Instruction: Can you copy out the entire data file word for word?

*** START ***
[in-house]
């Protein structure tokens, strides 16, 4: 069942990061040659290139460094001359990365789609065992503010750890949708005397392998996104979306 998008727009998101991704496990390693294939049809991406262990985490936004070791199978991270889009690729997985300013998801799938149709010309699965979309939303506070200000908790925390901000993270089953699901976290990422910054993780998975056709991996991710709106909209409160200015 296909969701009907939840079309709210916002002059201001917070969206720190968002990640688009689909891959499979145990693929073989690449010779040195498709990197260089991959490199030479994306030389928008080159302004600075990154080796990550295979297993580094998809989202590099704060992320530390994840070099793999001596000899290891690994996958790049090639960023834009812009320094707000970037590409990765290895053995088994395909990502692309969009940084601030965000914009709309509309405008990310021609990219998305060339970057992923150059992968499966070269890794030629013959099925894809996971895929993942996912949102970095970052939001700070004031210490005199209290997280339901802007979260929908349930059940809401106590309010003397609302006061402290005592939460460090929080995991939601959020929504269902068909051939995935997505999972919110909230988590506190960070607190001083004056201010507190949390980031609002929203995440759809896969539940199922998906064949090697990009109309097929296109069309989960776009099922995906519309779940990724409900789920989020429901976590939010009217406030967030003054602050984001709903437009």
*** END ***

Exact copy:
[in-house]
């Protein structure tokens, strides 16, 4: 069942990061040659290139460094001359990365789609065992503010750890949708005397392998996104979306 998008727009998101991704496990390693294939049809991406262990985490936004070791199978991270889009690729997985300013998801799938149709010309699965979309939303506070200000908790925390901000993270089953699901976290990422910054993780998975056709991996991710709106909209409160200015 296909969701009907939840079309709210916002002059201001917070969206720190968002990640688009689909891959499979145990693929073989690449010779040195498709990197260089991959490199030479994306030389928008080159302004600075990154080796990550295979297993580094998809989202590099704060992320530390994840070099793999001596000899290891690994996958790049090639960023834009812009320094707000970037590409990765290895053995088994395909990502692309969009940084601030965000914009709309509309405008990310021609990219998305060339970057992923150059992968499966070269890794030629013959099925894809996971895929993942996912949102970095970052939001700070004031210490005199209290997280339901802007979260929908349930059940809401106590309010003397609302006061402290005592939460460090929080995991939601959020929504269902068909051939995935997505999972919110909230988590506190960070607190001083004056201010507190949390980031609002929203995440759809896969539940199922998906064949090697990009109309097929296109069309989960776009099922995906519309779940990724409900789920989020429901976590939010009217406030967030003054602050984001709903437009």